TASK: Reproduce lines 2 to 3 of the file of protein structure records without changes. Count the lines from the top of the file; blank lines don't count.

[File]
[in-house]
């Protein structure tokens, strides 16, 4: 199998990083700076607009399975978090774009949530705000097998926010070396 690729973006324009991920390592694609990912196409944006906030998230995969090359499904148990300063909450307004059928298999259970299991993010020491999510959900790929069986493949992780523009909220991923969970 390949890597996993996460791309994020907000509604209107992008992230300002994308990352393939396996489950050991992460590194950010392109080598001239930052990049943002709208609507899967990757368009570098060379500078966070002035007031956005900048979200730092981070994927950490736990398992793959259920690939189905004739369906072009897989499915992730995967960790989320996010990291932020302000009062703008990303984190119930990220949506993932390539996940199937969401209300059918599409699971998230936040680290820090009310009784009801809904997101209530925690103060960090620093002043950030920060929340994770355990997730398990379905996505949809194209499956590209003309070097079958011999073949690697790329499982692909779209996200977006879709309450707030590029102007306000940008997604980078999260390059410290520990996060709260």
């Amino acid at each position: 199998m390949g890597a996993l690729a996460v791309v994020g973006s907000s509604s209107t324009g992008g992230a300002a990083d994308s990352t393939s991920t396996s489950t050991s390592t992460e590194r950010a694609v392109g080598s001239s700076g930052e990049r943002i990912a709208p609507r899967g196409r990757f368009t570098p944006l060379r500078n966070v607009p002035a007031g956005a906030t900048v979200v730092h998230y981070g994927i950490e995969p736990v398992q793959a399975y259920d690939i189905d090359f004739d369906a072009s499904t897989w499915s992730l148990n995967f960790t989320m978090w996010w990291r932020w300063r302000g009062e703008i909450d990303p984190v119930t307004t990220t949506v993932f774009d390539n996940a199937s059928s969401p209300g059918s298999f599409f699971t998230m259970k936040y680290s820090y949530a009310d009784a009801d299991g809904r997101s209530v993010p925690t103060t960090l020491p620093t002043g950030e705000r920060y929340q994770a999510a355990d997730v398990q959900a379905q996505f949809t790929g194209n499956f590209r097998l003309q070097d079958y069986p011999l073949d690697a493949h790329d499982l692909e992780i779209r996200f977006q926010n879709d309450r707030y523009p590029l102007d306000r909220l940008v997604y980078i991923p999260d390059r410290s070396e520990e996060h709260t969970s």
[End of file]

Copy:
């Protein structure tokens, strides 16, 4: 199998990083700076607009399975978090774009949530705000097998926010070396 690729973006324009991920390592694609990912196409944006906030998230995969090359499904148990300063909450307004059928298999259970299991993010020491999510959900790929069986493949992780523009909220991923969970 390949890597996993996460791309994020907000509604209107992008992230300002994308990352393939396996489950050991992460590194950010392109080598001239930052990049943002709208609507899967990757368009570098060379500078966070002035007031956005900048979200730092981070994927950490736990398992793959259920690939189905004739369906072009897989499915992730995967960790989320996010990291932020302000009062703008990303984190119930990220949506993932390539996940199937969401209300059918599409699971998230936040680290820090009310009784009801809904997101209530925690103060960090620093002043950030920060929340994770355990997730398990379905996505949809194209499956590209003309070097079958011999073949690697790329499982692909779209996200977006879709309450707030590029102007306000940008997604980078999260390059410290520990996060709260």
């Amino acid at each position: 199998m390949g890597a996993l690729a996460v791309v994020g973006s907000s509604s209107t324009g992008g992230a300002a990083d994308s990352t393939s991920t396996s489950t050991s390592t992460e590194r950010a694609v392109g080598s001239s700076g930052e990049r943002i990912a709208p609507r899967g196409r990757f368009t570098p944006l060379r500078n966070v607009p002035a007031g956005a906030t900048v979200v730092h998230y981070g994927i950490e995969p736990v398992q793959a399975y259920d690939i189905d090359f004739d369906a072009s499904t897989w499915s992730l148990n995967f960790t989320m978090w996010w990291r932020w300063r302000g009062e703008i909450d990303p984190v119930t307004t990220t949506v993932f774009d390539n996940a199937s059928s969401p209300g059918s298999f599409f699971t998230m259970k936040y680290s820090y949530a009310d009784a009801d299991g809904r997101s209530v993010p925690t103060t960090l020491p620093t002043g950030e705000r920060y929340q994770a999510a355990d997730v398990q959900a379905q996505f949809t790929g194209n499956f590209r097998l003309q070097d079958y069986p011999l073949d690697a493949h790329d499982l692909e992780i779209r996200f977006q926010n879709d309450r707030y523009p590029l102007d306000r909220l940008v997604y980078i991923p999260d390059r410290s070396e520990e996060h709260t969970s």